Mommy  Review: Powerful, Potent & Profoundly Personal
A powerful, intense, personal, moving & heartbreaking story about a mother-son bonding, Mommy presents writer-director Xavier Dolan in full control of his fledgling craft and is a passionately crafted, fervently told & emotionally charged drama that's brought to life with kinetic flair, surprising intimacy & top-notch craftsmanship, and is further bolstered by explosive performances from its dynamic cast.
A blazingly original, incredibly potent & surprisingly intimate account of mother-son bonding, Mommy (2014) features an emotionally charged drama that its young filmmaker brings to life with kinetic flair & top-notch craftsmanship, and is a powerful, intense, moving & heartbreaking story steered by explosive performances from its dynamic cast.
The story concerns a widowed single mother who finds herself burdened with the full-time custody of her teenage son who suffers from ADHD and has emotional outbursts that are, at times violent. Struggling to make ends meet, she finds an unlikely ally in her peculiar neighbour across the street who offers to help, and together they find a new sense of balance & hope.
Written & directed by Xavier Dolan, this is my first stint with his works and despite his young age, his style appears to have an assured & fully-formed quality, not to mention that every frame of this film is smeared with his zest, passion & hunger for moviemaking. There are narrative techniques in Mommy that seem fresh, unique & invigorating, and expertly exhibit Dolan’s grip on storytelling elements.
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Volcanic from the get-go, the first act is chaotic & raging as it acquaints us with the mother-son duo, and derives its emotional heft from the friction between them that often erupts without warning. And though at first, we are wary of investing in these characters, the care with which these people are scripted & portrayed ultimately manages to immerse us into their lives, both individual & collective.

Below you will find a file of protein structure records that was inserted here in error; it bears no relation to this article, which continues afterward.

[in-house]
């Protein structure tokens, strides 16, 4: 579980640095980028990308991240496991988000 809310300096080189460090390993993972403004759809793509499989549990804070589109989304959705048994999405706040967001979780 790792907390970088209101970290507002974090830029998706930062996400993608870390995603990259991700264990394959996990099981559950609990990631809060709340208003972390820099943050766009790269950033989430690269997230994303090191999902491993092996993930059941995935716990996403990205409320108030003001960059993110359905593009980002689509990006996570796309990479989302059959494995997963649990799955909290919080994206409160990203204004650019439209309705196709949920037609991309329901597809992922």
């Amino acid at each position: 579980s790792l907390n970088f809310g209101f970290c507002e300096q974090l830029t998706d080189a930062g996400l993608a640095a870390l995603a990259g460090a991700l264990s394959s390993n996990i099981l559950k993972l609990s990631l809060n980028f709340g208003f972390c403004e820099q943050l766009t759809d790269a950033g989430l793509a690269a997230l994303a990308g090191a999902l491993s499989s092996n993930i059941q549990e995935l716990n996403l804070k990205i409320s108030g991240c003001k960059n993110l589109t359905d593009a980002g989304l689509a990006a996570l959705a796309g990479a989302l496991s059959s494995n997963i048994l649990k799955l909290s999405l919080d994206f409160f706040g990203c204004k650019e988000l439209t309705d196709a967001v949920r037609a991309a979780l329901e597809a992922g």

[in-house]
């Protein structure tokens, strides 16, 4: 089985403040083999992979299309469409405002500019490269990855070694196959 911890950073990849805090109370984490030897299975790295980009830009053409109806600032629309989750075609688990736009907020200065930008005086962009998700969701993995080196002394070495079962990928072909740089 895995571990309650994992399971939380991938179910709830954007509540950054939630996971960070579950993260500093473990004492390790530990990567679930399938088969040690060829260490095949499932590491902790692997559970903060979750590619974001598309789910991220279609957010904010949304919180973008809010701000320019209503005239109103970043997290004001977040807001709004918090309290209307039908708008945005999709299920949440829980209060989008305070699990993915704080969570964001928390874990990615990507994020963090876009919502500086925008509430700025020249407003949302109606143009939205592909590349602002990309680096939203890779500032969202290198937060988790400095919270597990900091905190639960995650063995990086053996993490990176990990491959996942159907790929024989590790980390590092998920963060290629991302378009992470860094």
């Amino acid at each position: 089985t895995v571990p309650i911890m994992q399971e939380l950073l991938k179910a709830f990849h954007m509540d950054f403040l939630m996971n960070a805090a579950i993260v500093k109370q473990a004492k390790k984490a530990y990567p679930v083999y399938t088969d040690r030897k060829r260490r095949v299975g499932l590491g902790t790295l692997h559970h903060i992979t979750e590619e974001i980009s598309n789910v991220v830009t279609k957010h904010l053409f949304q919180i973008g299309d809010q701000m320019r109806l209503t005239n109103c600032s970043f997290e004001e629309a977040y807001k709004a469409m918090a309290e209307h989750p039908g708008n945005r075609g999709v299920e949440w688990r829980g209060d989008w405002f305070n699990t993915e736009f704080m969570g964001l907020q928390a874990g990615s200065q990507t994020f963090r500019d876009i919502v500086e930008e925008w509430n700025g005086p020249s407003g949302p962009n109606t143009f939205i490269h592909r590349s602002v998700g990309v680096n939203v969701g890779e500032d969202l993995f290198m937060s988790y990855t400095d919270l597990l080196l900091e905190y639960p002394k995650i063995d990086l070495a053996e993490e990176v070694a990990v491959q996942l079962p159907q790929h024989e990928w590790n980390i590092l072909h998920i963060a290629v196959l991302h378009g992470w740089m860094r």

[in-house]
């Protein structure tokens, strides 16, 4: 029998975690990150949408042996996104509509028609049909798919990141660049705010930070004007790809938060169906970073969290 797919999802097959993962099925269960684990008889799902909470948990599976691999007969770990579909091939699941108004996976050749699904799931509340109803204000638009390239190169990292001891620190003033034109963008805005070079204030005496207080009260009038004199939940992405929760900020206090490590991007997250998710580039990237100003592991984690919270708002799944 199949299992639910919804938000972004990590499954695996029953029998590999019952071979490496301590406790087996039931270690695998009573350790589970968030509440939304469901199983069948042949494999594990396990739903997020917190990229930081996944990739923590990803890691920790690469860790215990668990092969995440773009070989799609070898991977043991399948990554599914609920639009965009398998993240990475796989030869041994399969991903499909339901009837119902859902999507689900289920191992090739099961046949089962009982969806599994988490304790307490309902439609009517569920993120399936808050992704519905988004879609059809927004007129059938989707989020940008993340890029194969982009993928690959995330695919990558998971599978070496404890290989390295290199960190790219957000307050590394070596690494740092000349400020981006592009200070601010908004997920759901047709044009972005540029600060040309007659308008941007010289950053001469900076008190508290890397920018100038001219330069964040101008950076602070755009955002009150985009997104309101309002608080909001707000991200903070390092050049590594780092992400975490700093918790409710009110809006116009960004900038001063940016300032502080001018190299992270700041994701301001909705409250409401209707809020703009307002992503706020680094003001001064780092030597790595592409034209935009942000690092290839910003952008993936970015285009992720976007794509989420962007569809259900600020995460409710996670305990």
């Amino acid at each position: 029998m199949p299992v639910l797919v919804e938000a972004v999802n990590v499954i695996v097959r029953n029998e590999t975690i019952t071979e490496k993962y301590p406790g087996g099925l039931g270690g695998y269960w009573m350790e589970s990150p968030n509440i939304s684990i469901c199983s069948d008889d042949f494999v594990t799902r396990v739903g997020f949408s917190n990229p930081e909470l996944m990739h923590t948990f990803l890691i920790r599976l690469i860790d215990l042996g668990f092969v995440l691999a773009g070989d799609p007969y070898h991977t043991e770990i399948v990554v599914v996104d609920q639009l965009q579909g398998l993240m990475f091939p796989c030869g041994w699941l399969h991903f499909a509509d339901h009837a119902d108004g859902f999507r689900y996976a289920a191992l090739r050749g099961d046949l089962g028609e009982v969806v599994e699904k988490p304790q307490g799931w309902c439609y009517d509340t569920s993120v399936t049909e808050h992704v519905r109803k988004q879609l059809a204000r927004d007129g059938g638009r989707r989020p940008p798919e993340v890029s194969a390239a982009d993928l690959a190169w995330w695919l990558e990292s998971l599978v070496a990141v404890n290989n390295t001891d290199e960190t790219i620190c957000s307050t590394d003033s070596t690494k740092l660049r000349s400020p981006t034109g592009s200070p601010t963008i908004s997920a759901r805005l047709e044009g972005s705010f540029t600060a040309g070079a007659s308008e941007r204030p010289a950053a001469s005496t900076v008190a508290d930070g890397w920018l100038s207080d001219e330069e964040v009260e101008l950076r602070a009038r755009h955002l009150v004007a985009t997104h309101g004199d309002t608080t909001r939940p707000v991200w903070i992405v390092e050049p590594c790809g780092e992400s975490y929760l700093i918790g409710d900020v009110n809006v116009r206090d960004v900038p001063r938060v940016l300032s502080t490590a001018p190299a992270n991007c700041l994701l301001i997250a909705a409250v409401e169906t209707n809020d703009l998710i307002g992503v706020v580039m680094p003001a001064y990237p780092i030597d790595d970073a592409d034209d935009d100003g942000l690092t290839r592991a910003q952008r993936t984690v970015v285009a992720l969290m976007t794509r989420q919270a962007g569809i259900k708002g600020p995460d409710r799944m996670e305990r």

The plot takes place in a hypothetical future in which parents have the legal option to institutionalize their troubled kids, and it hovers over the film from start to finish. Presented in an unconventional 1:1 aspect ratio, Mommy confines the viewers with its characters within its squared frame, the shallow field of depth puts their emotions at the forefront, and Dolan makes this arrangement work much better than most.
There is more to its arresting cinematography, for the smooth maneuvering of the camera, vibrant use of colors, crisp photography, apt lighting and the neat execution of it all further uplift the imagery and impart a polished finish to the final print. Editing allows the drama to play out at its own pace but it can get tiresome for some. Finally, the use of music is inspired and that montage set to Ludovico Einaudi’s “Experience” is one of the most beautiful segments I’ve seen.
Coming to the performances, Mommy (2014) packs a strong cast in Anne Dorval, Antoine Olivier Pilon & Suzanne Clément, each contributing with outstanding inputs in their respective roles. Dorval impresses the most, articulating her character’s dilemma & inner struggle with finesse. Pilon wears his character’s emotions on his sleeve and is volatile throughout. And Clément’s silent rendition of the neighbor who enters their dysfunctional household as a new ray of hope is just as essential.
On an overall scale, Mommy (2014) is a smartly crafted, fervently told & excellently acted drama that presents Xavier Dolan in total control of his fledgling craft and is one of the most notable works of its year. Addressing troubled youth, dysfunctional family, mental illness, fundamental justice & Oedipus complex in its own authentic fashion, this Canadian film catapults its young talent to the next level and is his fascinating ode to a mother’s love for her kid. It is challenging at first but the longer you hold on to it, the better it gets. Thoroughly recommended.